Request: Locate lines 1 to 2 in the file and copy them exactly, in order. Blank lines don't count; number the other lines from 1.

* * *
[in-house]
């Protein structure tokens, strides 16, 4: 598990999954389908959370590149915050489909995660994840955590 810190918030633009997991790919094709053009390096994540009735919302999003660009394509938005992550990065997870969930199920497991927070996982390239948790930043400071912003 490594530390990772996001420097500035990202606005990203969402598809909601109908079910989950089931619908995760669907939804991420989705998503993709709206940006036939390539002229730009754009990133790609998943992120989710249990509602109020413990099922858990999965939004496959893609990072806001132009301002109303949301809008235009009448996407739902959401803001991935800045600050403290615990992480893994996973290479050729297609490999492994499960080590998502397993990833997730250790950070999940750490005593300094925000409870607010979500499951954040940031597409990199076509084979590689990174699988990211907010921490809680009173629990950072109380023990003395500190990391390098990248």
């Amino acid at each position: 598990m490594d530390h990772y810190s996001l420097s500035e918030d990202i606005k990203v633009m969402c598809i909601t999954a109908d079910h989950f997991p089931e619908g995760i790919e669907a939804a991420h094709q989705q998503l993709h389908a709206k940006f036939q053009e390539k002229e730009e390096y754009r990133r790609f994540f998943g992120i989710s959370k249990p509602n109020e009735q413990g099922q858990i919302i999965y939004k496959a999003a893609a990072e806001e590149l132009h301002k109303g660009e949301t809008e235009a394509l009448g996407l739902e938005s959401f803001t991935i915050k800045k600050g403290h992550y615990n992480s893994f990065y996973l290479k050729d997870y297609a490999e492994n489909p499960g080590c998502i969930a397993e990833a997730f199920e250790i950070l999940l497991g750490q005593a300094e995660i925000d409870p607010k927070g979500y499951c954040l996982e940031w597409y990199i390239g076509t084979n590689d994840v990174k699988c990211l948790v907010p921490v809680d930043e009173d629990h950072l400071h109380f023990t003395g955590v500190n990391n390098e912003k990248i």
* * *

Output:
[in-house]
């Protein structure tokens, strides 16, 4: 598990999954389908959370590149915050489909995660994840955590 810190918030633009997991790919094709053009390096994540009735919302999003660009394509938005992550990065997870969930199920497991927070996982390239948790930043400071912003 490594530390990772996001420097500035990202606005990203969402598809909601109908079910989950089931619908995760669907939804991420989705998503993709709206940006036939390539002229730009754009990133790609998943992120989710249990509602109020413990099922858990999965939004496959893609990072806001132009301002109303949301809008235009009448996407739902959401803001991935800045600050403290615990992480893994996973290479050729297609490999492994499960080590998502397993990833997730250790950070999940750490005593300094925000409870607010979500499951954040940031597409990199076509084979590689990174699988990211907010921490809680009173629990950072109380023990003395500190990391390098990248």